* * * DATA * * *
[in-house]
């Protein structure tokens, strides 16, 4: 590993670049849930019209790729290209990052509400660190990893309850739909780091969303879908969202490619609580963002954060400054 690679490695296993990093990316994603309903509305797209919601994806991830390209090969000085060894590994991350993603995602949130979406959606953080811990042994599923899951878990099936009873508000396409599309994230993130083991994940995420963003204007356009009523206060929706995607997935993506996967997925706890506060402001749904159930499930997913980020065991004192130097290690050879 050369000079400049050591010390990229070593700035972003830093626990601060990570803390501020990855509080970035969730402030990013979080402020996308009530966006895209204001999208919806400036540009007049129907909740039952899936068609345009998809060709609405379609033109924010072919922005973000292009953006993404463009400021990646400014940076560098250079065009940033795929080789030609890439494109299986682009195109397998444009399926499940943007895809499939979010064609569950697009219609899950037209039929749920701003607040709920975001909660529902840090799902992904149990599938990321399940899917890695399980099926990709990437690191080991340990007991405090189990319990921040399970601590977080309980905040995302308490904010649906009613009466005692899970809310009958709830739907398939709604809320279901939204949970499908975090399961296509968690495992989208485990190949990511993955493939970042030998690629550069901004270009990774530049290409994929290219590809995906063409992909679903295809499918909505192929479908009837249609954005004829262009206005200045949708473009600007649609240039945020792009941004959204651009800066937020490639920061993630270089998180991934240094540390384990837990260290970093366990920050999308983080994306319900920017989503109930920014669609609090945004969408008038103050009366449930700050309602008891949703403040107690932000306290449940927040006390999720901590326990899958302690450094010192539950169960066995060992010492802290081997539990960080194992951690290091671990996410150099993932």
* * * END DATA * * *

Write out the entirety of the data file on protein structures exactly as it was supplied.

[in-house]
């Protein structure tokens, strides 16, 4: 590993670049849930019209790729290209990052509400660190990893309850739909780091969303879908969202490619609580963002954060400054 690679490695296993990093990316994603309903509305797209919601994806991830390209090969000085060894590994991350993603995602949130979406959606953080811990042994599923899951878990099936009873508000396409599309994230993130083991994940995420963003204007356009009523206060929706995607997935993506996967997925706890506060402001749904159930499930997913980020065991004192130097290690050879 050369000079400049050591010390990229070593700035972003830093626990601060990570803390501020990855509080970035969730402030990013979080402020996308009530966006895209204001999208919806400036540009007049129907909740039952899936068609345009998809060709609405379609033109924010072919922005973000292009953006993404463009400021990646400014940076560098250079065009940033795929080789030609890439494109299986682009195109397998444009399926499940943007895809499939979010064609569950697009219609899950037209039929749920701003607040709920975001909660529902840090799902992904149990599938990321399940899917890695399980099926990709990437690191080991340990007991405090189990319990921040399970601590977080309980905040995302308490904010649906009613009466005692899970809310009958709830739907398939709604809320279901939204949970499908975090399961296509968690495992989208485990190949990511993955493939970042030998690629550069901004270009990774530049290409994929290219590809995906063409992909679903295809499918909505192929479908009837249609954005004829262009206005200045949708473009600007649609240039945020792009941004959204651009800066937020490639920061993630270089998180991934240094540390384990837990260290970093366990920050999308983080994306319900920017989503109930920014669609609090945004969408008038103050009366449930700050309602008891949703403040107690932000306290449940927040006390999720901590326990899958302690450094010192539950169960066995060992010492802290081997539990960080194992951690290091671990996410150099993932």